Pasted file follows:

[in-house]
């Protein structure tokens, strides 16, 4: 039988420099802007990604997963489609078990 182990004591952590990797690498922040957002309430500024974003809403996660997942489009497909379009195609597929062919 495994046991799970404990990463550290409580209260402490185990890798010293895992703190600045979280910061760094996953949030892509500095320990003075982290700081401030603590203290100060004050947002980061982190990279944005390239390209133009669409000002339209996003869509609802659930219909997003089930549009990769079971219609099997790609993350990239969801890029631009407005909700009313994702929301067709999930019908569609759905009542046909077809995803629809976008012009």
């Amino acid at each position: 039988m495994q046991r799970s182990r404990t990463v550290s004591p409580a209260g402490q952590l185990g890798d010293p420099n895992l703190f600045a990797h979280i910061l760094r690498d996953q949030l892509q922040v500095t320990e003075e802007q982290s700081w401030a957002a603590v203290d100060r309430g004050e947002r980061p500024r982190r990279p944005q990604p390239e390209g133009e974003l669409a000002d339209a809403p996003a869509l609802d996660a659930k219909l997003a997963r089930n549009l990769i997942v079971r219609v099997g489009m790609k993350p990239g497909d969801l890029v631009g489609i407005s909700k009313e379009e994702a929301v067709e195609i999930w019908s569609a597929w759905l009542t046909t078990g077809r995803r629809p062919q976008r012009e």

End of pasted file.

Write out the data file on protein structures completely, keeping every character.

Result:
[in-house]
């Protein structure tokens, strides 16, 4: 039988420099802007990604997963489609078990 182990004591952590990797690498922040957002309430500024974003809403996660997942489009497909379009195609597929062919 495994046991799970404990990463550290409580209260402490185990890798010293895992703190600045979280910061760094996953949030892509500095320990003075982290700081401030603590203290100060004050947002980061982190990279944005390239390209133009669409000002339209996003869509609802659930219909997003089930549009990769079971219609099997790609993350990239969801890029631009407005909700009313994702929301067709999930019908569609759905009542046909077809995803629809976008012009």
């Amino acid at each position: 039988m495994q046991r799970s182990r404990t990463v550290s004591p409580a209260g402490q952590l185990g890798d010293p420099n895992l703190f600045a990797h979280i910061l760094r690498d996953q949030l892509q922040v500095t320990e003075e802007q982290s700081w401030a957002a603590v203290d100060r309430g004050e947002r980061p500024r982190r990279p944005q990604p390239e390209g133009e974003l669409a000002d339209a809403p996003a869509l609802d996660a659930k219909l997003a997963r089930n549009l990769i997942v079971r219609v099997g489009m790609k993350p990239g497909d969801l890029v631009g489609i407005s909700k009313e379009e994702a929301v067709e195609i999930w019908s569609a597929w759905l009542t046909t078990g077809r995803r629809p062919q976008r012009e």